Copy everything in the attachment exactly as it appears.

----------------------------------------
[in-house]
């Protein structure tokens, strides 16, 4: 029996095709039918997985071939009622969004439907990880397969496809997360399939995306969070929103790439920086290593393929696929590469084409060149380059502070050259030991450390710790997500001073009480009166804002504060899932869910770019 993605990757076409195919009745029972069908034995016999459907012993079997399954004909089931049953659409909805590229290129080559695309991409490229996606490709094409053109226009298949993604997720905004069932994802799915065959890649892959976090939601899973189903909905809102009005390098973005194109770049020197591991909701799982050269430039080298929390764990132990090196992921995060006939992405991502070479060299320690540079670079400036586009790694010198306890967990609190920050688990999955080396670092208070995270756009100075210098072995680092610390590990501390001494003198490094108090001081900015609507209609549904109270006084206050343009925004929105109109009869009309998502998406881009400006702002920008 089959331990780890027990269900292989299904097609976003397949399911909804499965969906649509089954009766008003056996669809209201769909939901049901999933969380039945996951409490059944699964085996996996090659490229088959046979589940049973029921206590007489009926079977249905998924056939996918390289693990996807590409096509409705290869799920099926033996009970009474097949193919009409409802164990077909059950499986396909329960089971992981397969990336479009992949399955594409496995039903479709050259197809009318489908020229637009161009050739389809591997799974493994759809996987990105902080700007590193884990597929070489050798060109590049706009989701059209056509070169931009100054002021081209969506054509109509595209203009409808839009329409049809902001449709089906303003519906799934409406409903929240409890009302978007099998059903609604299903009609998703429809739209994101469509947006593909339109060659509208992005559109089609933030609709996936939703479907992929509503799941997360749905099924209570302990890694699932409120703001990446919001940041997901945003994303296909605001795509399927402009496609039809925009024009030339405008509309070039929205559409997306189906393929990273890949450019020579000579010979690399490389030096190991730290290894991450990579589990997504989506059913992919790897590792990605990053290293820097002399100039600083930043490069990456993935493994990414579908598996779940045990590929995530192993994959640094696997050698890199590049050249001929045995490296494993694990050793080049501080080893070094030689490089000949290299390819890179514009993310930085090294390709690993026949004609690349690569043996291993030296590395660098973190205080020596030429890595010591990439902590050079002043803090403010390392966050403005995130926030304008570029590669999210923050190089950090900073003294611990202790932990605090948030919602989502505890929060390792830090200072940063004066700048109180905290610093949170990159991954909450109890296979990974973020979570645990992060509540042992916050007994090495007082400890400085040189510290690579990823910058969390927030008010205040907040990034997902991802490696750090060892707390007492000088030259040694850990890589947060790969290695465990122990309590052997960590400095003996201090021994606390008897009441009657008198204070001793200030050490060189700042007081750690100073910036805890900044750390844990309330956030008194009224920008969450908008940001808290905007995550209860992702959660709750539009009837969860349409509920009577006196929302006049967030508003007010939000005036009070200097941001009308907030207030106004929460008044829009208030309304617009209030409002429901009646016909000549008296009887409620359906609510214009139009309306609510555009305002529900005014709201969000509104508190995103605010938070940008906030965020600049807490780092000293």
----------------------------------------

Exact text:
[in-house]
């Protein structure tokens, strides 16, 4: 029996095709039918997985071939009622969004439907990880397969496809997360399939995306969070929103790439920086290593393929696929590469084409060149380059502070050259030991450390710790997500001073009480009166804002504060899932869910770019 993605990757076409195919009745029972069908034995016999459907012993079997399954004909089931049953659409909805590229290129080559695309991409490229996606490709094409053109226009298949993604997720905004069932994802799915065959890649892959976090939601899973189903909905809102009005390098973005194109770049020197591991909701799982050269430039080298929390764990132990090196992921995060006939992405991502070479060299320690540079670079400036586009790694010198306890967990609190920050688990999955080396670092208070995270756009100075210098072995680092610390590990501390001494003198490094108090001081900015609507209609549904109270006084206050343009925004929105109109009869009309998502998406881009400006702002920008 089959331990780890027990269900292989299904097609976003397949399911909804499965969906649509089954009766008003056996669809209201769909939901049901999933969380039945996951409490059944699964085996996996090659490229088959046979589940049973029921206590007489009926079977249905998924056939996918390289693990996807590409096509409705290869799920099926033996009970009474097949193919009409409802164990077909059950499986396909329960089971992981397969990336479009992949399955594409496995039903479709050259197809009318489908020229637009161009050739389809591997799974493994759809996987990105902080700007590193884990597929070489050798060109590049706009989701059209056509070169931009100054002021081209969506054509109509595209203009409808839009329409049809902001449709089906303003519906799934409406409903929240409890009302978007099998059903609604299903009609998703429809739209994101469509947006593909339109060659509208992005559109089609933030609709996936939703479907992929509503799941997360749905099924209570302990890694699932409120703001990446919001940041997901945003994303296909605001795509399927402009496609039809925009024009030339405008509309070039929205559409997306189906393929990273890949450019020579000579010979690399490389030096190991730290290894991450990579589990997504989506059913992919790897590792990605990053290293820097002399100039600083930043490069990456993935493994990414579908598996779940045990590929995530192993994959640094696997050698890199590049050249001929045995490296494993694990050793080049501080080893070094030689490089000949290299390819890179514009993310930085090294390709690993026949004609690349690569043996291993030296590395660098973190205080020596030429890595010591990439902590050079002043803090403010390392966050403005995130926030304008570029590669999210923050190089950090900073003294611990202790932990605090948030919602989502505890929060390792830090200072940063004066700048109180905290610093949170990159991954909450109890296979990974973020979570645990992060509540042992916050007994090495007082400890400085040189510290690579990823910058969390927030008010205040907040990034997902991802490696750090060892707390007492000088030259040694850990890589947060790969290695465990122990309590052997960590400095003996201090021994606390008897009441009657008198204070001793200030050490060189700042007081750690100073910036805890900044750390844990309330956030008194009224920008969450908008940001808290905007995550209860992702959660709750539009009837969860349409509920009577006196929302006049967030508003007010939000005036009070200097941001009308907030207030106004929460008044829009208030309304617009209030409002429901009646016909000549008296009887409620359906609510214009139009309306609510555009305002529900005014709201969000509104508190995103605010938070940008906030965020600049807490780092000293």